Thursday, May 12, 2005


HRH Queen Elizabeth II, Queen of Canada, is scheduled to actually be in the country from May 17th to the 25th. In a remakable confluence of events the Martin government might be defeated on May 19th.

Now, in my opinion the first act of the Queen upon arriving in Canada should be to dissolve the 38th Parliament on the basis that government no longer holds the confidence of the House, but I don't think that is going to happen.

However, does anyone know what the constitutional responsibilities of the Governor General are while the Queen is in the country? Do they remain the same, or does the Queen take over? If Martin loses another confidence vote on the 19th is he required to go out to Alberta, meet the Queen and ask that she dissolve Parliament?

Update, 13 May, 1:24 p.m: Kevin Brennan of Tilting at Windmills, whom I suspect knows what he's talking about, answers my question in the comments below, indicating that the G.G retains all of her powers even while in the country. I don't know whether that means the Queen could still choose to exercise her powers, but presumably she will not.

However, there is apparently speculation as to whether the Queen will still make her visit given the current political crisis and the fact that our head of state is loathe to be even associated with the politics and governance of our country. What a bizarre constitution.

Posted by Matthew @ 12:21 p.m.

Read or Post a Comment

We should dissolve Parliament on that day because it's when Star Wars II: Revenge of the Sith opens. Martin is clearly hoping that Star Wars mania will distract voters for the duration of his election campaign. ; )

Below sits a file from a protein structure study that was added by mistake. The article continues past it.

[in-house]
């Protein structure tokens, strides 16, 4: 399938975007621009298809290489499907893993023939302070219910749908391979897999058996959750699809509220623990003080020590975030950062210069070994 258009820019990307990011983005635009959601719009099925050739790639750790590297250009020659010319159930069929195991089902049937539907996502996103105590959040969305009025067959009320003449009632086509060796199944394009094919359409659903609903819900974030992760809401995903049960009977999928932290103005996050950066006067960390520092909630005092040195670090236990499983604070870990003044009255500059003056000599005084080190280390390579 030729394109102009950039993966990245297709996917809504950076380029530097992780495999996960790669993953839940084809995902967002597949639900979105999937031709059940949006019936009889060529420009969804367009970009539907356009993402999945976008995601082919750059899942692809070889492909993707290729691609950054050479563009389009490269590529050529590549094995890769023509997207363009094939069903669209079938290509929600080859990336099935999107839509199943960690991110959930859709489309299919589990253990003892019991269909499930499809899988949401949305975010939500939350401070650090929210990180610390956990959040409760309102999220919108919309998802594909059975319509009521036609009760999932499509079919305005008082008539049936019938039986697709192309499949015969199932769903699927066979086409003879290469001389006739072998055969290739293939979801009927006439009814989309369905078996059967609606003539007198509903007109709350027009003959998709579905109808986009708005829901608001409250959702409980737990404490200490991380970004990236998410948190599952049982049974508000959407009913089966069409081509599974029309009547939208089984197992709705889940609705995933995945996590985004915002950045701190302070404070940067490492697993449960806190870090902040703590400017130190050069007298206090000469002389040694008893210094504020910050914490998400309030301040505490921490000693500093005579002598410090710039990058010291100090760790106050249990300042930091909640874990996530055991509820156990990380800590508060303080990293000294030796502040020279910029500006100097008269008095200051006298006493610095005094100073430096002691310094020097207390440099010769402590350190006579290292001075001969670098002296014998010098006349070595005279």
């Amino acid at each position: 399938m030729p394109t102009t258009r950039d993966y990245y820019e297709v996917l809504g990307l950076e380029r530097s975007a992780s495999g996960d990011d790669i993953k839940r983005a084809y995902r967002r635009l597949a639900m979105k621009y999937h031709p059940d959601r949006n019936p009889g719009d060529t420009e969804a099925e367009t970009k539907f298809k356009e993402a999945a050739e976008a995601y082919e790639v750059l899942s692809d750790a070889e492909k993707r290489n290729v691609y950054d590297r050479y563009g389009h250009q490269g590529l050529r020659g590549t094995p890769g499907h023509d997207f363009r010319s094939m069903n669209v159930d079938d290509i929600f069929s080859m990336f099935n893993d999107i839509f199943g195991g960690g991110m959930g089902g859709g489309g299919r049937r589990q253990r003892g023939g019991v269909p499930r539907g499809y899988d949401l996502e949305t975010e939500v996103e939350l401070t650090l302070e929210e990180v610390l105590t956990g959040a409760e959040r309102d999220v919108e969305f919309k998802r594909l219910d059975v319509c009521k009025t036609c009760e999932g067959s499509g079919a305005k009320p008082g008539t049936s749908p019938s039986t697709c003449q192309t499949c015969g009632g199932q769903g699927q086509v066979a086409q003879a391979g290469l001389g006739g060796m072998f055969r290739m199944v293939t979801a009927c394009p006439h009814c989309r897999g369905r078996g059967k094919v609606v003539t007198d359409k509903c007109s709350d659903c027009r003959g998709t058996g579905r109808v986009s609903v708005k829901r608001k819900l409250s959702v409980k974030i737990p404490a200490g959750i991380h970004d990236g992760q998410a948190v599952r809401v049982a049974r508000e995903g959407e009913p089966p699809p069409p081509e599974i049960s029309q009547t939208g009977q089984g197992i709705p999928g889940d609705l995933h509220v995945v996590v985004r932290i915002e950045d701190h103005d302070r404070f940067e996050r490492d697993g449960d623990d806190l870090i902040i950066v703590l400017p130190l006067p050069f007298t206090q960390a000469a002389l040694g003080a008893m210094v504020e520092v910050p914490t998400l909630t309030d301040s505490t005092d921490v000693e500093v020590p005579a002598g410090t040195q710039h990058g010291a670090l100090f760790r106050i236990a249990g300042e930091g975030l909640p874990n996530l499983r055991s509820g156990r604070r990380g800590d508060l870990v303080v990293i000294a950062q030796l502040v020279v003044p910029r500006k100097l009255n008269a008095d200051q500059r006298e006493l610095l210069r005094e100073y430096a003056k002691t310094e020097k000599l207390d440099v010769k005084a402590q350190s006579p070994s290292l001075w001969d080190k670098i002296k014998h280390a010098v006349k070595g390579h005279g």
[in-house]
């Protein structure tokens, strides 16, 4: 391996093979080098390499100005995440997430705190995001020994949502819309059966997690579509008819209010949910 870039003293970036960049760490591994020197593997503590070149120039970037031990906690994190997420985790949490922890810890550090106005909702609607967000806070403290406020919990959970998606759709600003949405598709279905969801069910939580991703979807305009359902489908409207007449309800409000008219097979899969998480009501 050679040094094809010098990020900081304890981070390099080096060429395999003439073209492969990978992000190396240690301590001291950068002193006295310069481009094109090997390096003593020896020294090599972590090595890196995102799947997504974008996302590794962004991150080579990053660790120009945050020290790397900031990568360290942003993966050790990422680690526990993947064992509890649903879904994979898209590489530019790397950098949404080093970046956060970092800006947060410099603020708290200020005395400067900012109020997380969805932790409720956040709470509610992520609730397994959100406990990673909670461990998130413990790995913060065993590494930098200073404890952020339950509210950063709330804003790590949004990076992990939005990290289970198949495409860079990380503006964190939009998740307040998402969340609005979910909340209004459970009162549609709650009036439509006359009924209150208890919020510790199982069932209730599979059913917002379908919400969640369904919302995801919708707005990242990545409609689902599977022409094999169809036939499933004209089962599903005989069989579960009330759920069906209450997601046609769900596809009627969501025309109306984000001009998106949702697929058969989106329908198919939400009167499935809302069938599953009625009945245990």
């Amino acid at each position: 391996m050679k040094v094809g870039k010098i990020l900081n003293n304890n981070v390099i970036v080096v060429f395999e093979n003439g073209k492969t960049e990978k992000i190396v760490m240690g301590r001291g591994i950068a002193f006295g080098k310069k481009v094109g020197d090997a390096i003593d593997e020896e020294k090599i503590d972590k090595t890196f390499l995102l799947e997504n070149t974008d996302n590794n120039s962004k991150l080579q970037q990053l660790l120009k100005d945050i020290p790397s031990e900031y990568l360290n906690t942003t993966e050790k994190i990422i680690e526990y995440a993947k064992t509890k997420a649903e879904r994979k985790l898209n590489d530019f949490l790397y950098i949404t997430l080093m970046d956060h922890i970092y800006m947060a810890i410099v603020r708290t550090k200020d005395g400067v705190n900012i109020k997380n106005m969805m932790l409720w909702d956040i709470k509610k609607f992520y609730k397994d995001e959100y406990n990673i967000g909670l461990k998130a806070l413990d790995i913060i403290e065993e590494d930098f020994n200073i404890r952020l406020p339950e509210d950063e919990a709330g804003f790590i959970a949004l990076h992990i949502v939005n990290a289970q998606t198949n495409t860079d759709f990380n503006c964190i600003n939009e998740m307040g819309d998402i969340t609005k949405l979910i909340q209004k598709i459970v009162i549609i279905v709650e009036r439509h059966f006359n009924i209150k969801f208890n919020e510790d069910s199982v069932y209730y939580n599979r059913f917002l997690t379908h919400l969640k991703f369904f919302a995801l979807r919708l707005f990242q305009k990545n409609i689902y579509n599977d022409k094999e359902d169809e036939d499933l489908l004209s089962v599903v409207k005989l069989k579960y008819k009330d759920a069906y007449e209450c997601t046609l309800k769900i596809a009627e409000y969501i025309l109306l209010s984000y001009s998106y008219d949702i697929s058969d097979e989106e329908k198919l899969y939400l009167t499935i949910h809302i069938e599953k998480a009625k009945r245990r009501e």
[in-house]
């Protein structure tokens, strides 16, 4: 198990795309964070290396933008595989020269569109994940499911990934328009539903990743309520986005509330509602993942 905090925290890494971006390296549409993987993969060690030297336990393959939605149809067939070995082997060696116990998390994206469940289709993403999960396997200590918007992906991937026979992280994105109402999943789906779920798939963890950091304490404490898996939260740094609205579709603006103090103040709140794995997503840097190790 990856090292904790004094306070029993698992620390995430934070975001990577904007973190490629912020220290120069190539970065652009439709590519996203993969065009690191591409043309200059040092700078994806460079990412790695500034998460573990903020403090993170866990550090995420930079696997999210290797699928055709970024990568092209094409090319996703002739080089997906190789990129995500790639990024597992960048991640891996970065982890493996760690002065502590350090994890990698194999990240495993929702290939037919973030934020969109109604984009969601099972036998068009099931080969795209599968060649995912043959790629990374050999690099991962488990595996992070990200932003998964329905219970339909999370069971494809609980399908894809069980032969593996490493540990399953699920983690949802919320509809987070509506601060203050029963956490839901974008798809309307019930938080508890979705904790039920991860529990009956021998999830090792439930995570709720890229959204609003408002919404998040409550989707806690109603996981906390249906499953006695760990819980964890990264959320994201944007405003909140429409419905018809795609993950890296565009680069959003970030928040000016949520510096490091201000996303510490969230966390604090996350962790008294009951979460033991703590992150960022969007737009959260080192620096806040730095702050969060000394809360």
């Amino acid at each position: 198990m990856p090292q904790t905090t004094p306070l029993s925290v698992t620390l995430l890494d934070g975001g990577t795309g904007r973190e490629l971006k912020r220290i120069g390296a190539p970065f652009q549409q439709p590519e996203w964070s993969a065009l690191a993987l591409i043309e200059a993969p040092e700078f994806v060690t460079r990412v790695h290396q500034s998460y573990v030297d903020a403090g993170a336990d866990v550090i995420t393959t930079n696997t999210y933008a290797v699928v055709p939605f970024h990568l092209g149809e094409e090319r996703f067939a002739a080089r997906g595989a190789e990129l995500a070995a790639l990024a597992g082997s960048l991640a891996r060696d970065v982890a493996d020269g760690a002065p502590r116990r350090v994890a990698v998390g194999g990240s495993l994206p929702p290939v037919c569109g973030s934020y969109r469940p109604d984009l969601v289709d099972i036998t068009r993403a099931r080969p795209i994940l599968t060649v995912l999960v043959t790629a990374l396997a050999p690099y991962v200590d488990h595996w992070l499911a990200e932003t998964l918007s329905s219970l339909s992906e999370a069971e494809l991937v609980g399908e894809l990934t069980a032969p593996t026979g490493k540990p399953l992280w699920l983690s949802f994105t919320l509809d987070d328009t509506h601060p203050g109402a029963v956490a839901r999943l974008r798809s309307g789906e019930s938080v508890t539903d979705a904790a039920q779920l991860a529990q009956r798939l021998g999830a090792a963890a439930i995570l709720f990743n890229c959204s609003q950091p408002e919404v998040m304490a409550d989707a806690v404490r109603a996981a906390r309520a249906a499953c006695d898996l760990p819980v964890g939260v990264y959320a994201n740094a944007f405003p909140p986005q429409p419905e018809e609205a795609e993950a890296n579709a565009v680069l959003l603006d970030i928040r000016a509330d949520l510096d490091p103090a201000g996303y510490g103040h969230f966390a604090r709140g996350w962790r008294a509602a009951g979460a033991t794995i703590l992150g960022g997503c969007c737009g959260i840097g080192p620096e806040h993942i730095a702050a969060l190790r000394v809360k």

Posted by Blogger Aaron @ May 12, 2005 2:59 p.m. #

Based on the quality of the last two movies, using Star Wars as a distraction would seem to be another ill-conceived plan by the Martin PMO.

I'd rather sit through boycotted committee meetings than watch another Star Wars film as bad as the last two.

Posted by Blogger Matthew @ May 12, 2005 5:00 p.m. #

I think GG takes a smoke break. I think it would be sweet for the biggest name in unmeritorious wealth and status to be part of a lecture on democratic freedoms.


Posted by Anonymous Anonymous @ May 12, 2005 6:07 p.m. #

I have to say, looking in from a far, the fun only seems to be growing. Can't say the Martin government hasn't been entertaining, not that that's what you're looking for in Prime Minister.

Posted by Anonymous Adam @ May 12, 2005 10:20 p.m. #

As one of HM (not HRH)'s unwilling Australian subjects, we've got a law specifying the governor-general stays in office and keeps all powers while the royal foot brushes the national soil. Canada's almost certainly got the same kind of law.

Posted by Blogger Buster @ May 13, 2005 2:27 a.m. #

Alan is right. Canadian law is the same; the Governor-General retains all the powers of the office even when the Queen is present in Canada.

Posted by Anonymous Kevin Brennan @ May 13, 2005 1:13 p.m. #

Finally, an answer.
So everything is still up to Clarkson.

Posted by Blogger Matthew @ May 13, 2005 1:20 p.m. #
<< Home